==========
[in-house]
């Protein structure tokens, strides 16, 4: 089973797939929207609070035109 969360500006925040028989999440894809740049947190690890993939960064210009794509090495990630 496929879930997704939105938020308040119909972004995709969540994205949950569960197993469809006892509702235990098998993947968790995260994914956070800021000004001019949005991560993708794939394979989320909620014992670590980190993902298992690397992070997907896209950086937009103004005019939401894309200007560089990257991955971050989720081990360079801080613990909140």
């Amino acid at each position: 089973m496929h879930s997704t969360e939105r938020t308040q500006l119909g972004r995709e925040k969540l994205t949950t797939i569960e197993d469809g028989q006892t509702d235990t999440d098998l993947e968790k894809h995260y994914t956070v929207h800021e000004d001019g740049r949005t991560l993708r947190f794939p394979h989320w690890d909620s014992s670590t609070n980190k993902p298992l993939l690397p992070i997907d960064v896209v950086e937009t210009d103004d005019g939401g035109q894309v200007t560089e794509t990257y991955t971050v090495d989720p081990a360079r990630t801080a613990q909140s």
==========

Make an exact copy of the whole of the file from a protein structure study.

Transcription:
[in-house]
């Protein structure tokens, strides 16, 4: 089973797939929207609070035109 969360500006925040028989999440894809740049947190690890993939960064210009794509090495990630 496929879930997704939105938020308040119909972004995709969540994205949950569960197993469809006892509702235990098998993947968790995260994914956070800021000004001019949005991560993708794939394979989320909620014992670590980190993902298992690397992070997907896209950086937009103004005019939401894309200007560089990257991955971050989720081990360079801080613990909140």
């Amino acid at each position: 089973m496929h879930s997704t969360e939105r938020t308040q500006l119909g972004r995709e925040k969540l994205t949950t797939i569960e197993d469809g028989q006892t509702d235990t999440d098998l993947e968790k894809h995260y994914t956070v929207h800021e000004d001019g740049r949005t991560l993708r947190f794939p394979h989320w690890d909620s014992s670590t609070n980190k993902p298992l993939l690397p992070i997907d960064v896209v950086e937009t210009d103004d005019g939401g035109q894309v200007t560089e794509t990257y991955t971050v090495d989720p081990a360079r990630t801080a613990q909140s």